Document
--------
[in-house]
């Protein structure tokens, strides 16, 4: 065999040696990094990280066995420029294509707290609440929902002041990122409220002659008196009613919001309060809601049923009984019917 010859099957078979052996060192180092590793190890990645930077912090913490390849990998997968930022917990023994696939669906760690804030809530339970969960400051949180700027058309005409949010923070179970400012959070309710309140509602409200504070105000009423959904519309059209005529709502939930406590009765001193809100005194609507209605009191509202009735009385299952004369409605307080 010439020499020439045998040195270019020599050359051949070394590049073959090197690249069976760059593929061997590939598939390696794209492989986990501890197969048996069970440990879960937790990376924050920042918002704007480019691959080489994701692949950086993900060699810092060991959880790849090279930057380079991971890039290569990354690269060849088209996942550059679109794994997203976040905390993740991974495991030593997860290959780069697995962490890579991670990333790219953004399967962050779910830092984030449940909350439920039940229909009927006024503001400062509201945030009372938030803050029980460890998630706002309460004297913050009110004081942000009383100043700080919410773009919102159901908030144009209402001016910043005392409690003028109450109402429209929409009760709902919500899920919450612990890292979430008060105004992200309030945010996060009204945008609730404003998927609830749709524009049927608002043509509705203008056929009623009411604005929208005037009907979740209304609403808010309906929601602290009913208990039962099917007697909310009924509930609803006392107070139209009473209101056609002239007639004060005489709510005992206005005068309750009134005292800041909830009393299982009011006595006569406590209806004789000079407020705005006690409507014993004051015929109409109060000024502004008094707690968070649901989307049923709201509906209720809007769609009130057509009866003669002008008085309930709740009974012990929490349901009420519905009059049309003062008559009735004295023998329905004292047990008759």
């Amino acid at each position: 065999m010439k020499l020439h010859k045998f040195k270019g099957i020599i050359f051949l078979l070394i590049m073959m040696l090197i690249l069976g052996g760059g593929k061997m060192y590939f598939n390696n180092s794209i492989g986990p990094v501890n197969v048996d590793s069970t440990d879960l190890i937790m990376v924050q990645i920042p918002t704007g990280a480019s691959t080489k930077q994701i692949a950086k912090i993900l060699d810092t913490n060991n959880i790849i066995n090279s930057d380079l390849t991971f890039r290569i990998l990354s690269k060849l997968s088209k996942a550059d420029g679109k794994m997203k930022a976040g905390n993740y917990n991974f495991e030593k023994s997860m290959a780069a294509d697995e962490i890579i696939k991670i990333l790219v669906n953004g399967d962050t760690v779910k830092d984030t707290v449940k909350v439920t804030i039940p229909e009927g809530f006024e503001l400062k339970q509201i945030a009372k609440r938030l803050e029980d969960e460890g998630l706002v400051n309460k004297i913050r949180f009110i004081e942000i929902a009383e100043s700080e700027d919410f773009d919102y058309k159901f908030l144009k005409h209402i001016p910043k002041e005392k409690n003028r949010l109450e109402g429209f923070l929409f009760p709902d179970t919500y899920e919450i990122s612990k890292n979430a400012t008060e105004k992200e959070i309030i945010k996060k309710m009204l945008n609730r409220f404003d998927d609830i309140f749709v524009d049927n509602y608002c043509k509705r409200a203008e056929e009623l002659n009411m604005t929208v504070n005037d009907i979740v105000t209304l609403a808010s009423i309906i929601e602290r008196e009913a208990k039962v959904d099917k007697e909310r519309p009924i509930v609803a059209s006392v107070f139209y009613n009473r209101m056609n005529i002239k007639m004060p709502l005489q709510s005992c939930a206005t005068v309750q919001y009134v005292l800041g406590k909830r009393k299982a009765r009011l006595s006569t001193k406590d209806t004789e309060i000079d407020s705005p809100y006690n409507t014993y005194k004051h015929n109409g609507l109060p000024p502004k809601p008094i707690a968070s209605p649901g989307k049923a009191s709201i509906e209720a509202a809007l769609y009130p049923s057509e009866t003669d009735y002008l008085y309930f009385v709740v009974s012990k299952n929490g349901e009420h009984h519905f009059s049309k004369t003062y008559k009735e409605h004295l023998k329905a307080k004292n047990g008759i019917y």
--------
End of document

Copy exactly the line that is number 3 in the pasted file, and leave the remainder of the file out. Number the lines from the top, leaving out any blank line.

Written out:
């Amino acid at each position: 065999m010439k020499l020439h010859k045998f040195k270019g099957i020599i050359f051949l078979l070394i590049m073959m040696l090197i690249l069976g052996g760059g593929k061997m060192y590939f598939n390696n180092s794209i492989g986990p990094v501890n197969v048996d590793s069970t440990d879960l190890i937790m990376v924050q990645i920042p918002t704007g990280a480019s691959t080489k930077q994701i692949a950086k912090i993900l060699d810092t913490n060991n959880i790849i066995n090279s930057d380079l390849t991971f890039r290569i990998l990354s690269k060849l997968s088209k996942a550059d420029g679109k794994m997203k930022a976040g905390n993740y917990n991974f495991e030593k023994s997860m290959a780069a294509d697995e962490i890579i696939k991670i990333l790219v669906n953004g399967d962050t760690v779910k830092d984030t707290v449940k909350v439920t804030i039940p229909e009927g809530f006024e503001l400062k339970q509201i945030a009372k609440r938030l803050e029980d969960e460890g998630l706002v400051n309460k004297i913050r949180f009110i004081e942000i929902a009383e100043s700080e700027d919410f773009d919102y058309k159901f908030l144009k005409h209402i001016p910043k002041e005392k409690n003028r949010l109450e109402g429209f923070l929409f009760p709902d179970t919500y899920e919450i990122s612990k890292n979430a400012t008060e105004k992200e959070i309030i945010k996060k309710m009204l945008n609730r409220f404003d998927d609830i309140f749709v524009d049927n509602y608002c043509k509705r409200a203008e056929e009623l002659n009411m604005t929208v504070n005037d009907i979740v105000t209304l609403a808010s009423i309906i929601e602290r008196e009913a208990k039962v959904d099917k007697e909310r519309p009924i509930v609803a059209s006392v107070f139209y009613n009473r209101m056609n005529i002239k007639m004060p709502l005489q709510s005992c939930a206005t005068v309750q919001y009134v005292l800041g406590k909830r009393k299982a009765r009011l006595s006569t001193k406590d209806t004789e309060i000079d407020s705005p809100y006690n409507t014993y005194k004051h015929n109409g609507l109060p000024p502004k809601p008094i707690a968070s209605p649901g989307k049923a009191s709201i509906e209720a509202a809007l769609y009130p049923s057509e009866t003669d009735y002008l008085y309930f009385v709740v009974s012990k299952n929490g349901e009420h009984h519905f009059s049309k004369t003062y008559k009735e409605h004295l023998k329905a307080k004292n047990g008759i019917y």